Those Silly Little Mistakes: They Never Go Away

During our first full day, Tuesday, Jed and Jenny took us to a Metro supermarket to buy some bottles of water. On the way in, I saw a few lockers for bags and remembered that bags were not allowed in supermarkets in Bolivia. I asked Jed and Jenny and we got a locker to lace our bag in.

The open locker was high up and Jed being the taller of the two went to pay. I’m unsure of the exact details or workings of one of these lockers, but Jed began to struggle with closing the locker, locking it, and removing the key. First he closed it without taking out the key. Then he tried to take out the key in close it. Basically, it was taking him a second to figure out the mechanics. Before he could figure it out, a friendly Peruvian swooped in and showed him to get the key out without issue. Jed laughed and thanked the man.

Later on, Jenny took us on a bus to head down a street only to discover after a few stops that this was the one bus that did turned to soon and took us completely off-course. It’s a tricky bus system to navigate, but she handled it quite well. She moved us off the bus and found us a replacement to take us the rest of the way in minutes. If Jed hadn’t given us a play-by-play, I doubt I would have worked out that anything had gone wrong.

I tell these vignettes not to embarrass Jed or Jenny, but to highlight that these silly little moments that happen when you’re living in a new culture never really go away. That extends beyond other parts of the world to other parts of your own country. While they do disappear, they do not completely vanish.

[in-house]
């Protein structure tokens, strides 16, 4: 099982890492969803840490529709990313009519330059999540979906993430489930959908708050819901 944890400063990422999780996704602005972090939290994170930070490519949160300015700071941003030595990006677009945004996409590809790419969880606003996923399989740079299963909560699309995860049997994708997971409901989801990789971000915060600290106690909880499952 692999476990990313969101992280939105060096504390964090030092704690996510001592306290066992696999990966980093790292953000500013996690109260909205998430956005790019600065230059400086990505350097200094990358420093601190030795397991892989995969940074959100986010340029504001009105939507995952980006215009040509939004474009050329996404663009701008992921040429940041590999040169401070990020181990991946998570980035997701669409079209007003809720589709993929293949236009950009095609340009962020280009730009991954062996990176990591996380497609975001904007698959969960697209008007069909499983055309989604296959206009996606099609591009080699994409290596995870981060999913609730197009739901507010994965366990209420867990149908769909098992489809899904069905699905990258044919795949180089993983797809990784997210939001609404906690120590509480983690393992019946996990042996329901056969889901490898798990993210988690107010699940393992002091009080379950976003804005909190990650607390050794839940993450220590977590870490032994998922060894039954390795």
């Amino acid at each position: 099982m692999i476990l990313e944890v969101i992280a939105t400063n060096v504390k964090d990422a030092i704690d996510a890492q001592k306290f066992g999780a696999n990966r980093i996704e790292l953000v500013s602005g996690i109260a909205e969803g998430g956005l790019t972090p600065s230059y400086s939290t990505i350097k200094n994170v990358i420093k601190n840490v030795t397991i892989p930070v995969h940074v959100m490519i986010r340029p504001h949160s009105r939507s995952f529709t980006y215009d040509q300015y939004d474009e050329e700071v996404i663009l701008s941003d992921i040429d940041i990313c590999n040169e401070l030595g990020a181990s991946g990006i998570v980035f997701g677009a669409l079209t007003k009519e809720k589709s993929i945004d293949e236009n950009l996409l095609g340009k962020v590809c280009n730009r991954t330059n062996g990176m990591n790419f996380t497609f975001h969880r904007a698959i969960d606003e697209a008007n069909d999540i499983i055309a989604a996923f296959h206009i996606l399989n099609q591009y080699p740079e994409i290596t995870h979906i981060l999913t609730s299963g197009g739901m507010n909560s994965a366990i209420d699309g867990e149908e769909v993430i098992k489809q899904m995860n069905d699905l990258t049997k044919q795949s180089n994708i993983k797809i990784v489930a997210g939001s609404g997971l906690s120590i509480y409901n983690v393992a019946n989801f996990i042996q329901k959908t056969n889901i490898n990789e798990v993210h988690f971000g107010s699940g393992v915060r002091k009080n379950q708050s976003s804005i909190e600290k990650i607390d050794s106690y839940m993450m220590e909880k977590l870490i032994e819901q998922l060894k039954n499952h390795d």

Jed has been living in Peru for five years now and yet he still had one of these moments. Jenny is Peruvian, though she has not always lived in Lima. They both have silly little moments and mistakes. They are not perfect. Their saving grace is through their conduct around these mistakes.

Neither panicked nor felt a notable sense of shame. They found the quickest way to solve the problem and moved on. This example has been very helpful to me already.

For example, I cannot for the life of me get my key to work in the door of my temporary host family. You have to jiggle it as you turn it and I’ve got a 25 percent success rate. Luckily, Jed has been there to help me the last two mornings as I struggle with the door. Another time, another member of the apartment complex opened the door and let me out. I mostly laugh and am continuing to practice to get the process down before I leave.

Another example might be a very similar situation to Jenny’s bus faux pas. Jenny and Jed informed me that any bus on Avenida Brasil past their apartment will bring in a straight line to my house. Well, I hopped on one and found that we turned after one stop. I sighed, hopped off a block away and moved back. I found another bus and was able to get where I needed after a five minute wait. It was an honest mistake and one that a little keen observation and coolness under pressure can help solve.

So my point is, I’m embracing the silly little mistakes, laughing about them when they are funny, and fixing them they happen. I’m keeping in mind the joy that I can experience these mistakes by being welcomed into a culture quite apart from my own.

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